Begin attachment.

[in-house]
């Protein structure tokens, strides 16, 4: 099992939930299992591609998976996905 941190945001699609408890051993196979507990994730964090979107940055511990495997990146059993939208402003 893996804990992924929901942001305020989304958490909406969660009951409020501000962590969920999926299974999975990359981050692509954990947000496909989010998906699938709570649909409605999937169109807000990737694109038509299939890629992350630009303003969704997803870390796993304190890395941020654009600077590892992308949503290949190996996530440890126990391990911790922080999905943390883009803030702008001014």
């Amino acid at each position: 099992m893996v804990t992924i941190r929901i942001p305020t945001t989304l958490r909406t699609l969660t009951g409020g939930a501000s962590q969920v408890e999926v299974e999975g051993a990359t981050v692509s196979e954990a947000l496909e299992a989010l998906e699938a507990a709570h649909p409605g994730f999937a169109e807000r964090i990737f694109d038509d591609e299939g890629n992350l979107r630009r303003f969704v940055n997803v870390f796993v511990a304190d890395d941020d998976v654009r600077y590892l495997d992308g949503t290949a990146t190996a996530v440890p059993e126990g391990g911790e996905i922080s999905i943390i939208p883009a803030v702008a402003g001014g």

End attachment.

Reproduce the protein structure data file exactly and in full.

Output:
[in-house]
């Protein structure tokens, strides 16, 4: 099992939930299992591609998976996905 941190945001699609408890051993196979507990994730964090979107940055511990495997990146059993939208402003 893996804990992924929901942001305020989304958490909406969660009951409020501000962590969920999926299974999975990359981050692509954990947000496909989010998906699938709570649909409605999937169109807000990737694109038509299939890629992350630009303003969704997803870390796993304190890395941020654009600077590892992308949503290949190996996530440890126990391990911790922080999905943390883009803030702008001014």
């Amino acid at each position: 099992m893996v804990t992924i941190r929901i942001p305020t945001t989304l958490r909406t699609l969660t009951g409020g939930a501000s962590q969920v408890e999926v299974e999975g051993a990359t981050v692509s196979e954990a947000l496909e299992a989010l998906e699938a507990a709570h649909p409605g994730f999937a169109e807000r964090i990737f694109d038509d591609e299939g890629n992350l979107r630009r303003f969704v940055n997803v870390f796993v511990a304190d890395d941020d998976v654009r600077y590892l495997d992308g949503t290949a990146t190996a996530v440890p059993e126990g391990g911790e996905i922080s999905i943390i939208p883009a803030v702008a402003g001014g």